Making Students Career Ready in a Globally Connected World

Increasing numbers of careers are requiring global competence, facility with world languages and cultures, and the ability to work in global teams. Just consider these facts:

  • Ninety-seven percent of business executives identified intercultural skills, or being “comfortable working with colleagues, customers, and/or clients from diverse cultural backgrounds,” as important, including 63 percent who believe these skills are “very important.”
  • Another study found that 80 percent of U.S. executives agree that their businesses would increase if staff had international experience.
  • An international study conducted in more than 100 countries found that employers increasingly need employees who “are not only technically proficient but also culturally astute and able to thrive in a global work environment.” The study also identified the ability to understand different cultural contexts and viewpoints, respect for others, and knowledge of a foreign language as key skills that employers are using and will continue to use to evaluate and retain employees.

At a fundamental level, the goal of Career Technical Education (CTE) is to prepare students for successful careers, and CTE programs should provide opportunities for students to learn and apply global competencies in order for students to successfully participate in the American economy and beyond.

While this may feel like a natural fit, too few educators have the training or resources they need to teach the global aspects of their career pathways. To address this challenge and support the field, Asia Society, together with the Association for Career and Technical Education (ACTE) and Advance CTE, developed a free professional development course and set of tools: Global Competence Through Career and Technical Education.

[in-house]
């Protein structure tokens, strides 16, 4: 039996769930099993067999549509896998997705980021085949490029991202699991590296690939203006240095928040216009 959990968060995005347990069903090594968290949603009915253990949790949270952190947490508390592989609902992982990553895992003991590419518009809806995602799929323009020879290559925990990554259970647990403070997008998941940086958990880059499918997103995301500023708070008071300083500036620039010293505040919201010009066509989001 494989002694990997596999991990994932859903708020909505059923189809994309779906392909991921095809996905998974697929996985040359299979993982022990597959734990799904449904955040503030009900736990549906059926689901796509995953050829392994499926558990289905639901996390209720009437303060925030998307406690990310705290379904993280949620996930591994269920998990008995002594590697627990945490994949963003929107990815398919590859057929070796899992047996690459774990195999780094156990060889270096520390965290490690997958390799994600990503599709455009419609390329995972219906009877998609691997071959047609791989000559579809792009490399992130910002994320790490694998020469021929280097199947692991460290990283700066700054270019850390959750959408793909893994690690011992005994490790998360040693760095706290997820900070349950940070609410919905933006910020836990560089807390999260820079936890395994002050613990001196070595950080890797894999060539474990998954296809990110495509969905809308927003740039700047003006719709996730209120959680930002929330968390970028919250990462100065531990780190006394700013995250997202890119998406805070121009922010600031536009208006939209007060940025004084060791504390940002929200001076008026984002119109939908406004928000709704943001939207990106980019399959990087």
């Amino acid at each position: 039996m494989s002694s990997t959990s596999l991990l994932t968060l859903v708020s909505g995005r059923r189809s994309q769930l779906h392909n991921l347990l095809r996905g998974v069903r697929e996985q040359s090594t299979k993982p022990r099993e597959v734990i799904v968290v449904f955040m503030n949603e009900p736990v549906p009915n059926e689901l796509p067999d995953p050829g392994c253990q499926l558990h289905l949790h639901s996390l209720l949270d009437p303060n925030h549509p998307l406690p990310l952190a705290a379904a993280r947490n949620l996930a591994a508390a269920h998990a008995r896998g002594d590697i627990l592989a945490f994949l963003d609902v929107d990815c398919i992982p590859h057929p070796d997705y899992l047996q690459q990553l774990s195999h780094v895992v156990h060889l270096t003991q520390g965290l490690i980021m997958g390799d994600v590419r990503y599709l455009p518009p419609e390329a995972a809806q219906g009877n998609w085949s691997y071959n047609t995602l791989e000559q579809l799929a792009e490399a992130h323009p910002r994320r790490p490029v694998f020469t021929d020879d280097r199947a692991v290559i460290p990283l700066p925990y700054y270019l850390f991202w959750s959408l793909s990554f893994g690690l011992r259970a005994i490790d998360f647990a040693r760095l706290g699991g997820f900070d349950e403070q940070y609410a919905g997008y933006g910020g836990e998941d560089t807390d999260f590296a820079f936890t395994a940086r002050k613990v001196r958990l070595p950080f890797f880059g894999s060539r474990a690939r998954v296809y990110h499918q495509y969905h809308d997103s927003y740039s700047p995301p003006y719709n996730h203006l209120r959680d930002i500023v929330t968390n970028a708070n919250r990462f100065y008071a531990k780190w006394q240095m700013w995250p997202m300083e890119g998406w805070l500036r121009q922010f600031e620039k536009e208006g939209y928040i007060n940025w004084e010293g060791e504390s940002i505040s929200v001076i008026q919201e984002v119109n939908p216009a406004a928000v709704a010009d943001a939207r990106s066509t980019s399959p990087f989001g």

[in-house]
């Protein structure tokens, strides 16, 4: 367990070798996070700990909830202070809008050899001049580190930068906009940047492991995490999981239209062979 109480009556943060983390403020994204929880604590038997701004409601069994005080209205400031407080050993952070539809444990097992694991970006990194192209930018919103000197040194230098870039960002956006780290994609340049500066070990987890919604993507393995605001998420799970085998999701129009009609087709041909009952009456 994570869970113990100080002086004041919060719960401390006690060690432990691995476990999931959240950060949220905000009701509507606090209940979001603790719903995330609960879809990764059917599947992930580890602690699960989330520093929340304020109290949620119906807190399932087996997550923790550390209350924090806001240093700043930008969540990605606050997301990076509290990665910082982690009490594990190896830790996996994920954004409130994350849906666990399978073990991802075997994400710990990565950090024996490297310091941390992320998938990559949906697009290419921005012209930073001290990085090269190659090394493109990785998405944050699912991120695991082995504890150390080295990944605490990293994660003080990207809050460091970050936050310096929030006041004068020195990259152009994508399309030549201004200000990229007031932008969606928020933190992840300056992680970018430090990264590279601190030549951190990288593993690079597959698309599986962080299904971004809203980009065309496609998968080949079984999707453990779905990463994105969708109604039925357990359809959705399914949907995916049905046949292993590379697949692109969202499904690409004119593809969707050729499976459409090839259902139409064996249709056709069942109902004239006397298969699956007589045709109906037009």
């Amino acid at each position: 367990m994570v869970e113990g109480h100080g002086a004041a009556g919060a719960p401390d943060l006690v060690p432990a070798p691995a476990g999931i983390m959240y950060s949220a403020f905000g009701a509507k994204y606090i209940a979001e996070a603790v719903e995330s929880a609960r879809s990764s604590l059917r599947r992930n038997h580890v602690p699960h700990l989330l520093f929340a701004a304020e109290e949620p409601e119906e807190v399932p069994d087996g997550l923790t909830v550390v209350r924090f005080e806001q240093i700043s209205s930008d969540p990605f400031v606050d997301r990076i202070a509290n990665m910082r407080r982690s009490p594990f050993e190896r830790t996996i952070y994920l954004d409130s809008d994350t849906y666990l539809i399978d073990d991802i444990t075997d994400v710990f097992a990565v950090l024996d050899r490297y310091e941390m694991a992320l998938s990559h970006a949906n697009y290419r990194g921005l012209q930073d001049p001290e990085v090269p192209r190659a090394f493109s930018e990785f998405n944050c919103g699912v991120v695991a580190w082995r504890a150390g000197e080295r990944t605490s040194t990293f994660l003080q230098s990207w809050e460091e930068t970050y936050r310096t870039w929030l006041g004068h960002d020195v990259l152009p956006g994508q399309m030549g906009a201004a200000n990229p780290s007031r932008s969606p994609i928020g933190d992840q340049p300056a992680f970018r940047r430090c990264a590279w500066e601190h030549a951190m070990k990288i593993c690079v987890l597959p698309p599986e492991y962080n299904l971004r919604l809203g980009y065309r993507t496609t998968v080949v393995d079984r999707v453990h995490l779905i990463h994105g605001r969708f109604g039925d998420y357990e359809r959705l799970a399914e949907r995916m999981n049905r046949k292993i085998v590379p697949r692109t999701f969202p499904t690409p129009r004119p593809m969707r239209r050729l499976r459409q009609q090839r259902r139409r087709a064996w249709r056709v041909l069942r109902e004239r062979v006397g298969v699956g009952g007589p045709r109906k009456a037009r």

This web-based, interactive course and related tools are designed to help CTE educators integrate global content and skills into what they are already teaching in their classrooms to prepare students for the global world of work. The tools – which can be used within the context of the course but are also available on their own – including career-planning lesson plans and worksheets, videos providing global competencies in a range of career clusters, sample global CTE classroom projects, project management resources, and more. One of the main features of the online module is that educators not only get to test out these tools, they also have the opportunity to share their experiences with other participants across the country.

As a partner in this work, Advance CTE sees a great opportunity for states to embed this resources in their own professional development offerings. So how can you learn more?

  • Check out the tools yourself and see what they’re all about!
  • Share the website and resources with administrators and educators in your state.
  • Consider your own statewide vision for CTE and where global competency does and should support that vision.
  • Contact Heather Singmaster ( or Kate Kreamer ( for more information on how to promote and implement the resources.

As states increasingly prioritize career readiness and CTE – including the 35 states that included career readiness indicators in their Every Student Succeeds Act (ESSA) plans, the 10 states participating in New Skills for Youth, and 49 states and DC that passed policies related to career readiness in 2017 alone – this is a critical moment in time to ensure that CTE and related experiences and pathways prepare students for success not only in their own communities but in the entire global community.

Kate Kreamer, Deputy Executive Director


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